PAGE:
What are Proofs?
Proofs are a pre-publication copy of your finished book.
They can be printed – but we work with electronic versions. These consist of two PDF files:
The Proofs Workflow Section
The Proofs Workflow Section focuses on the interior of your book. It's the stage of production when we do the proofreading – the final checks on your text before printing.
Given that the final manuscript came through reasonably clean, and the copyediting was done well and we proofread, the book should come through with a minimum level of errors (it is almost impossible to eliminate every one).
The Designer uploads the first Proofs PDF. The Proofreader uploads the proofread PDF, with corrections highlighted. The Designer uploads the corrected, final proofs.
If it is unacceptable, we will correct and reprint.
You won’t have access to the Proofs Workflow Section.
Proofs are for internal use at John Hunt Publishing, and we do not accept author changes at this stage.
How long does proofreading take?
The usual time for all editing, design, and proofing, for a straightforward plain text paperback, is two to three months: one month for copyediting, then one to two months for design and proofreading. More complex books can take longer.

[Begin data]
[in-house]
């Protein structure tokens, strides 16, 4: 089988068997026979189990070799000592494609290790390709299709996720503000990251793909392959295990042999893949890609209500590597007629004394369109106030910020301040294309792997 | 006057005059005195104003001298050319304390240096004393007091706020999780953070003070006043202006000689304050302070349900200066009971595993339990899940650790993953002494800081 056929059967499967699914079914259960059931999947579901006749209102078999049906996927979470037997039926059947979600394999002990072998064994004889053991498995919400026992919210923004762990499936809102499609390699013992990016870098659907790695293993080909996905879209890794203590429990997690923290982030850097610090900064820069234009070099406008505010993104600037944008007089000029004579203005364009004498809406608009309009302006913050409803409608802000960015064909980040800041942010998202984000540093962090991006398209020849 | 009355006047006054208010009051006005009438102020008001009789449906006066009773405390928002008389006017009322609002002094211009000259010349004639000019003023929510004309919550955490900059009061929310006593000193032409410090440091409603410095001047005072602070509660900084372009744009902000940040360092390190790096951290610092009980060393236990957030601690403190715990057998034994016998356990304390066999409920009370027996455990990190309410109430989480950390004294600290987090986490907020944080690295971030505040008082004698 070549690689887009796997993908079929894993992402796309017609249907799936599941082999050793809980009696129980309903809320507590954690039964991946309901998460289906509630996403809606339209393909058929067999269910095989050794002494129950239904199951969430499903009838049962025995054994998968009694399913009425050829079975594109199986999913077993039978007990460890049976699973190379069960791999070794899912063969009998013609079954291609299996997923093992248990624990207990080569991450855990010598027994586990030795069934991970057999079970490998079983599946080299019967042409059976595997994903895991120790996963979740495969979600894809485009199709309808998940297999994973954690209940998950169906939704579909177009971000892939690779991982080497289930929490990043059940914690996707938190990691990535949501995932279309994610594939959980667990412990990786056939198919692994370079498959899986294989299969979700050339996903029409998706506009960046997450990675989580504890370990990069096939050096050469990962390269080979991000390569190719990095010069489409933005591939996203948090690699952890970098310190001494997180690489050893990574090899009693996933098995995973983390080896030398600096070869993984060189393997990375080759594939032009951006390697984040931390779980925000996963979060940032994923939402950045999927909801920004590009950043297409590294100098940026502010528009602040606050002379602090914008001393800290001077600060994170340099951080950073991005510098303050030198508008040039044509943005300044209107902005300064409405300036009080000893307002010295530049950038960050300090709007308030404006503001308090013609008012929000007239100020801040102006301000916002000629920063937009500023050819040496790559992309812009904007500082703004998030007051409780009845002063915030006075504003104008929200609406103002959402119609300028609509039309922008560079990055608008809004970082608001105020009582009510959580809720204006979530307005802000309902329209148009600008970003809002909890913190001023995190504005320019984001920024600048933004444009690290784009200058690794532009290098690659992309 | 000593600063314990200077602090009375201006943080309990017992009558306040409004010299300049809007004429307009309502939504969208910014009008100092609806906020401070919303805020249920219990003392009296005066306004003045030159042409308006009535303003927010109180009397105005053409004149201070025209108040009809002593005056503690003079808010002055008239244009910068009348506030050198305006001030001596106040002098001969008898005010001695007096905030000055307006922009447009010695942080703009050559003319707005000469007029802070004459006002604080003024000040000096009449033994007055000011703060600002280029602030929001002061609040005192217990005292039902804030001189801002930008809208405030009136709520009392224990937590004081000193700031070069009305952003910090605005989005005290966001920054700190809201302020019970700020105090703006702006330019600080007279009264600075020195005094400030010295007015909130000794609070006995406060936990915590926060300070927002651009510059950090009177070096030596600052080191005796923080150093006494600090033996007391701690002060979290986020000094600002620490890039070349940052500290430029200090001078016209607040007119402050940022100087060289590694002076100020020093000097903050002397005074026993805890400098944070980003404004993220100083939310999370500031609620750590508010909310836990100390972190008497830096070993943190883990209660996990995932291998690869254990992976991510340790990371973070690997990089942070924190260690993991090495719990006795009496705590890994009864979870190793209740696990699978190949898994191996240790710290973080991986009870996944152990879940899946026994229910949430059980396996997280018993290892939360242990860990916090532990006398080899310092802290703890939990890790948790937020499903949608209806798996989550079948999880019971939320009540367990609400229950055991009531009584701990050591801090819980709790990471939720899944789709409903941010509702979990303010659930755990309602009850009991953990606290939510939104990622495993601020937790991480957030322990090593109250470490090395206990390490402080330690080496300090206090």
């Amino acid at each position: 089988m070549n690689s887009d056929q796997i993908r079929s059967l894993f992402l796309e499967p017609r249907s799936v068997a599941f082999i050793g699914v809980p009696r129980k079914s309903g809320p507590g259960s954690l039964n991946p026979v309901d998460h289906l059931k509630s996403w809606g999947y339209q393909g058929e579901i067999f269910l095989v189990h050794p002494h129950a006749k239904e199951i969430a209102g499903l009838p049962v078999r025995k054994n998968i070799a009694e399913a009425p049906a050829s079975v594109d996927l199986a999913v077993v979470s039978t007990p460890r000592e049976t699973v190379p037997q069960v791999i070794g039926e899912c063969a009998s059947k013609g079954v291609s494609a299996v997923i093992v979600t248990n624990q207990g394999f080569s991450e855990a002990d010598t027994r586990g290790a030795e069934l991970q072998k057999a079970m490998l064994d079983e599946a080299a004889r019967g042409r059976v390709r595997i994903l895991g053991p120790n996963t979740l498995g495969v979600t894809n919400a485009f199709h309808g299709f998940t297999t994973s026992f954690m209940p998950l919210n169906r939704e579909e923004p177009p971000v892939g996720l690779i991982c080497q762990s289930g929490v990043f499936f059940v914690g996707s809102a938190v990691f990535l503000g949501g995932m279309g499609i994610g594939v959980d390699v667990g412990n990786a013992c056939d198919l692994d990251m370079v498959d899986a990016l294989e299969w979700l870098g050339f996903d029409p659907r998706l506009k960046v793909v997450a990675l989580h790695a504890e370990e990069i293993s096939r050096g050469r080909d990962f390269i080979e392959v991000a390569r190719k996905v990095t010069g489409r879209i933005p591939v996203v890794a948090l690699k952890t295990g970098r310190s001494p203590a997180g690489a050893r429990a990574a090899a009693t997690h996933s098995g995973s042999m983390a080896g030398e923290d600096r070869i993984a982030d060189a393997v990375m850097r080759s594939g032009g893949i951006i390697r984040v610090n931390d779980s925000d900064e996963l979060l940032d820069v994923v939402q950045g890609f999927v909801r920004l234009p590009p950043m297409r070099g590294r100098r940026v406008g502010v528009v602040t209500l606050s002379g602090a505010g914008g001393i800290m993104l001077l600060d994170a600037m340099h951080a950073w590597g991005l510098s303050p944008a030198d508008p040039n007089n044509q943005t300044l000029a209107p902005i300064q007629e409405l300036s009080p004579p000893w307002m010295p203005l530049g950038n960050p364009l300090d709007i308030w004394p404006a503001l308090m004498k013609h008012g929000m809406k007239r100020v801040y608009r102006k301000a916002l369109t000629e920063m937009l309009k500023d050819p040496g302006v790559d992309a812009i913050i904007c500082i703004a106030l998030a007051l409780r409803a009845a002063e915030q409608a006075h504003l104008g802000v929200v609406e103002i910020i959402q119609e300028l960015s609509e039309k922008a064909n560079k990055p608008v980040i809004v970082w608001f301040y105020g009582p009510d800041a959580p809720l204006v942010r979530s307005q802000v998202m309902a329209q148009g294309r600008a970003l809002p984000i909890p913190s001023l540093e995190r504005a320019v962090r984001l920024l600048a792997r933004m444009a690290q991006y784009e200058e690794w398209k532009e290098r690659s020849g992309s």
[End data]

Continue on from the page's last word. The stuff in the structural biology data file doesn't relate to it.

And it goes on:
Once the proofreading is completed, where can I find the final Proofs?
You can find the final Proofs in the Final Files section of your book’s Production Page, under Final Cover PDF and Final Text PDF – these are the files we send to the printer.
You can access a final PDF, without the printers marks, which you can use as a review copy, on your book’s Marketing page in the Publicity section, titled MS no trims. We prepare it after the files have gone to the printer. We use this for "search inside" programs on Amazon and other online sites.
What about Widows and Orphans?
You may have heard the term Widows and Orphans in relation to text, but what do the words actually mean?
It is increasingly standard practice not to bother about these. They are not all that unsightly, often less so than stretching or squashing up letter spacing.
They are not worth rewriting your book to remove them.
More to the point, as more and more books are consumed on a variety of different sized screens, widows will become increasingly difficult, and eventually impossible, to control. Which means that they will become more prevalent, and accepted; and orphans will disappear along with page breaks.
What did you think of the copyediting process?
Add a note to the Author Forum under Editorial and Production if you thought it well or poorly done – it helps us to know.